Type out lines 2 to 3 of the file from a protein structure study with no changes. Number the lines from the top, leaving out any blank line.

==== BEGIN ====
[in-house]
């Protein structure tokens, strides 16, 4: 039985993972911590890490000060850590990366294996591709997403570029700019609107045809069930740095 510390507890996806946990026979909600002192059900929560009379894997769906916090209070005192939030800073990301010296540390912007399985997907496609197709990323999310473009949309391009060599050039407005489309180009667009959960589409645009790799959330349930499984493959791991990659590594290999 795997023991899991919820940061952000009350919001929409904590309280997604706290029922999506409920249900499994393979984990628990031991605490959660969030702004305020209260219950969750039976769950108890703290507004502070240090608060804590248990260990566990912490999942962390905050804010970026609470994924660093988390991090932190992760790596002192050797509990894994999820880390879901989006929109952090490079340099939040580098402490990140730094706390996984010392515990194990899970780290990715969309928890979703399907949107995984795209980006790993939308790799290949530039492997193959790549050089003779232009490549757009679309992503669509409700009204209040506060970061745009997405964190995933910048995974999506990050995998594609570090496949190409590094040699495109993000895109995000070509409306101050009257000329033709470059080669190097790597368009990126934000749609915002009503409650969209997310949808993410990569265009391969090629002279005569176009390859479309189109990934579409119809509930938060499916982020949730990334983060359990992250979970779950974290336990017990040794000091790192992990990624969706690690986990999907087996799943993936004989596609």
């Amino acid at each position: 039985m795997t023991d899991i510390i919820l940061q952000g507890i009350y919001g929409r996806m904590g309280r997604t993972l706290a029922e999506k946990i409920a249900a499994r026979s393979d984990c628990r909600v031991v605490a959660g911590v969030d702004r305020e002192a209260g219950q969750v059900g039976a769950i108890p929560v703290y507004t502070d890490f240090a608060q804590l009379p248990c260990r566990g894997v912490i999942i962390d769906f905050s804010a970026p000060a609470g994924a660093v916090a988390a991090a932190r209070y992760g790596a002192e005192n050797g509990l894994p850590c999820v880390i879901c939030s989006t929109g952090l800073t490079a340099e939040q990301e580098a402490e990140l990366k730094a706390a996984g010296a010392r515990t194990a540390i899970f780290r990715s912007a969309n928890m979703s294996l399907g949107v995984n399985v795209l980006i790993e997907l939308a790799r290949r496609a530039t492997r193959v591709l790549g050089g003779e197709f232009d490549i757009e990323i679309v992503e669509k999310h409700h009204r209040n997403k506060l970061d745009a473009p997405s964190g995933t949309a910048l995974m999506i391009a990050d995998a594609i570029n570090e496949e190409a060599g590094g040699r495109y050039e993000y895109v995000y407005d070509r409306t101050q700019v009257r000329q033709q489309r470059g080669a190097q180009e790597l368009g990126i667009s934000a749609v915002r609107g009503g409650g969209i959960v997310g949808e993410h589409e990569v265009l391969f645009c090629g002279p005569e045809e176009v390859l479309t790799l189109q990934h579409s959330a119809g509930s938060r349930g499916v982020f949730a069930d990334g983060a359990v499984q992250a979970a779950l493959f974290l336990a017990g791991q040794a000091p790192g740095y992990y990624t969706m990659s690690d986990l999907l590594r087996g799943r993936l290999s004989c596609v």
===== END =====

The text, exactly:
């Protein structure tokens, strides 16, 4: 039985993972911590890490000060850590990366294996591709997403570029700019609107045809069930740095 510390507890996806946990026979909600002192059900929560009379894997769906916090209070005192939030800073990301010296540390912007399985997907496609197709990323999310473009949309391009060599050039407005489309180009667009959960589409645009790799959330349930499984493959791991990659590594290999 795997023991899991919820940061952000009350919001929409904590309280997604706290029922999506409920249900499994393979984990628990031991605490959660969030702004305020209260219950969750039976769950108890703290507004502070240090608060804590248990260990566990912490999942962390905050804010970026609470994924660093988390991090932190992760790596002192050797509990894994999820880390879901989006929109952090490079340099939040580098402490990140730094706390996984010392515990194990899970780290990715969309928890979703399907949107995984795209980006790993939308790799290949530039492997193959790549050089003779232009490549757009679309992503669509409700009204209040506060970061745009997405964190995933910048995974999506990050995998594609570090496949190409590094040699495109993000895109995000070509409306101050009257000329033709470059080669190097790597368009990126934000749609915002009503409650969209997310949808993410990569265009391969090629002279005569176009390859479309189109990934579409119809509930938060499916982020949730990334983060359990992250979970779950974290336990017990040794000091790192992990990624969706690690986990999907087996799943993936004989596609």
């Amino acid at each position: 039985m795997t023991d899991i510390i919820l940061q952000g507890i009350y919001g929409r996806m904590g309280r997604t993972l706290a029922e999506k946990i409920a249900a499994r026979s393979d984990c628990r909600v031991v605490a959660g911590v969030d702004r305020e002192a209260g219950q969750v059900g039976a769950i108890p929560v703290y507004t502070d890490f240090a608060q804590l009379p248990c260990r566990g894997v912490i999942i962390d769906f905050s804010a970026p000060a609470g994924a660093v916090a988390a991090a932190r209070y992760g790596a002192e005192n050797g509990l894994p850590c999820v880390i879901c939030s989006t929109g952090l800073t490079a340099e939040q990301e580098a402490e990140l990366k730094a706390a996984g010296a010392r515990t194990a540390i899970f780290r990715s912007a969309n928890m979703s294996l399907g949107v995984n399985v795209l980006i790993e997907l939308a790799r290949r496609a530039t492997r193959v591709l790549g050089g003779e197709f232009d490549i757009e990323i679309v992503e669509k999310h409700h009204r209040n997403k506060l970061d745009a473009p997405s964190g995933t949309a910048l995974m999506i391009a990050d995998a594609i570029n570090e496949e190409a060599g590094g040699r495109y050039e993000y895109v995000y407005d070509r409306t101050q700019v009257r000329q033709q489309r470059g080669a190097q180009e790597l368009g990126i667009s934000a749609v915002r609107g009503g409650g969209i959960v997310g949808e993410h589409e990569v265009l391969f645009c090629g002279p005569e045809e176009v390859l479309t790799l189109q990934h579409s959330a119809g509930s938060r349930g499916v982020f949730a069930d990334g983060a359990v499984q992250a979970a779950l493959f974290l336990a017990g791991q040794a000091p790192g740095y992990y990624t969706m990659s690690d986990l999907l590594r087996g799943r993936l290999s004989c596609v």